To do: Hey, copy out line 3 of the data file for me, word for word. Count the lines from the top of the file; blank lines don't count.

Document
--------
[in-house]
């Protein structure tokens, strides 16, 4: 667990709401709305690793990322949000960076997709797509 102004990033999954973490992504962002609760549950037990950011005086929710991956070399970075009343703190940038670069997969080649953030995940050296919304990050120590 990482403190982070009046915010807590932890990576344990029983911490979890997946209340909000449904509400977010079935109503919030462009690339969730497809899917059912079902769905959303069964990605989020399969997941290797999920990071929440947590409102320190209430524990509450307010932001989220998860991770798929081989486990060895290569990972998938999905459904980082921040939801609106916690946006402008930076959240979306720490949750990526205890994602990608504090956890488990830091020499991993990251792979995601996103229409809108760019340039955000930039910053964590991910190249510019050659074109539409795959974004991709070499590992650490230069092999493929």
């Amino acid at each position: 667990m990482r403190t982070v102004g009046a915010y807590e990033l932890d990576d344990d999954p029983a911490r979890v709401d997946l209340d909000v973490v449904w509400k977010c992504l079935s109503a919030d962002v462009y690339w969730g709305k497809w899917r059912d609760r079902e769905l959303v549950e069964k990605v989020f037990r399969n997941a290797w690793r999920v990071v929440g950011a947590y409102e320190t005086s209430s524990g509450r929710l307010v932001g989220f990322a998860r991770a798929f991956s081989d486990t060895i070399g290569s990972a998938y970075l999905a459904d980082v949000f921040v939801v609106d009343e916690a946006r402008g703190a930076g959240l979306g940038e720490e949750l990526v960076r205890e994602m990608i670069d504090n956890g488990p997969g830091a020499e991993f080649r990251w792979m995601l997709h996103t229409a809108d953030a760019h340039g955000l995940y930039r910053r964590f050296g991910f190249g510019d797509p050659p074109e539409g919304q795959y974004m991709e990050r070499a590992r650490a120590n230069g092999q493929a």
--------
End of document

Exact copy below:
């Amino acid at each position: 667990m990482r403190t982070v102004g009046a915010y807590e990033l932890d990576d344990d999954p029983a911490r979890v709401d997946l209340d909000v973490v449904w509400k977010c992504l079935s109503a919030d962002v462009y690339w969730g709305k497809w899917r059912d609760r079902e769905l959303v549950e069964k990605v989020f037990r399969n997941a290797w690793r999920v990071v929440g950011a947590y409102e320190t005086s209430s524990g509450r929710l307010v932001g989220f990322a998860r991770a798929f991956s081989d486990t060895i070399g290569s990972a998938y970075l999905a459904d980082v949000f921040v939801v609106d009343e916690a946006r402008g703190a930076g959240l979306g940038e720490e949750l990526v960076r205890e994602m990608i670069d504090n956890g488990p997969g830091a020499e991993f080649r990251w792979m995601l997709h996103t229409a809108d953030a760019h340039g955000l995940y930039r910053r964590f050296g991910f190249g510019d797509p050659p074109e539409g919304q795959y974004m991709e990050r070499a590992r650490a120590n230069g092999q493929a």